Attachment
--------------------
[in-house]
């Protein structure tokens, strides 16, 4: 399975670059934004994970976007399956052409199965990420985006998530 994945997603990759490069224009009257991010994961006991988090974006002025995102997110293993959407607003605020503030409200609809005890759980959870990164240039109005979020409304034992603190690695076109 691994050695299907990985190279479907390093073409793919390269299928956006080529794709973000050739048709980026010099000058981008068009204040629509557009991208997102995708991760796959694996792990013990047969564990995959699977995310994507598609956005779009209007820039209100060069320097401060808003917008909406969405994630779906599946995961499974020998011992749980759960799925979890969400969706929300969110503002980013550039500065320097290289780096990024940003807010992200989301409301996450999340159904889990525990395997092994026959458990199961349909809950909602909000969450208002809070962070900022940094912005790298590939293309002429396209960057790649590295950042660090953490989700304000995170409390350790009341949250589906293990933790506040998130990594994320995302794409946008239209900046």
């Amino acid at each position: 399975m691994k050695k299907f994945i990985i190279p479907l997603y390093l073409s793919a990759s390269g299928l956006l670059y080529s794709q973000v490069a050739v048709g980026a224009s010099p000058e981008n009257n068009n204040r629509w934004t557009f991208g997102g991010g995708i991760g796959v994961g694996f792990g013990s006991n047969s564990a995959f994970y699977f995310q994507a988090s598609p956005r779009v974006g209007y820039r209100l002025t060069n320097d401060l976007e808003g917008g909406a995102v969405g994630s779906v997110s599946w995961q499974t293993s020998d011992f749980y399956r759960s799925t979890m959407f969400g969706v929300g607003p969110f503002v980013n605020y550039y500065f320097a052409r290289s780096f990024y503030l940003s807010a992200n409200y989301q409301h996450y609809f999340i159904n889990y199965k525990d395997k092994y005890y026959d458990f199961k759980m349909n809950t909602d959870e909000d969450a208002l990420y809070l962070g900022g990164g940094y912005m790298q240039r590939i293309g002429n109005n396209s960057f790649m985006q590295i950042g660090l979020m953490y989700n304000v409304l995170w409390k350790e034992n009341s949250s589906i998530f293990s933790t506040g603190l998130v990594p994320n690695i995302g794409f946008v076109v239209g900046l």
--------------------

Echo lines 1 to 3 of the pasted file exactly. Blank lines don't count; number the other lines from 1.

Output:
[in-house]
């Protein structure tokens, strides 16, 4: 399975670059934004994970976007399956052409199965990420985006998530 994945997603990759490069224009009257991010994961006991988090974006002025995102997110293993959407607003605020503030409200609809005890759980959870990164240039109005979020409304034992603190690695076109 691994050695299907990985190279479907390093073409793919390269299928956006080529794709973000050739048709980026010099000058981008068009204040629509557009991208997102995708991760796959694996792990013990047969564990995959699977995310994507598609956005779009209007820039209100060069320097401060808003917008909406969405994630779906599946995961499974020998011992749980759960799925979890969400969706929300969110503002980013550039500065320097290289780096990024940003807010992200989301409301996450999340159904889990525990395997092994026959458990199961349909809950909602909000969450208002809070962070900022940094912005790298590939293309002429396209960057790649590295950042660090953490989700304000995170409390350790009341949250589906293990933790506040998130990594994320995302794409946008239209900046």
């Amino acid at each position: 399975m691994k050695k299907f994945i990985i190279p479907l997603y390093l073409s793919a990759s390269g299928l956006l670059y080529s794709q973000v490069a050739v048709g980026a224009s010099p000058e981008n009257n068009n204040r629509w934004t557009f991208g997102g991010g995708i991760g796959v994961g694996f792990g013990s006991n047969s564990a995959f994970y699977f995310q994507a988090s598609p956005r779009v974006g209007y820039r209100l002025t060069n320097d401060l976007e808003g917008g909406a995102v969405g994630s779906v997110s599946w995961q499974t293993s020998d011992f749980y399956r759960s799925t979890m959407f969400g969706v929300g607003p969110f503002v980013n605020y550039y500065f320097a052409r290289s780096f990024y503030l940003s807010a992200n409200y989301q409301h996450y609809f999340i159904n889990y199965k525990d395997k092994y005890y026959d458990f199961k759980m349909n809950t909602d959870e909000d969450a208002l990420y809070l962070g900022g990164g940094y912005m790298q240039r590939i293309g002429n109005n396209s960057f790649m985006q590295i950042g660090l979020m953490y989700n304000v409304l995170w409390k350790e034992n009341s949250s589906i998530f293990s933790t506040g603190l998130v990594p994320n690695i995302g794409f946008v076109v239209g900046l």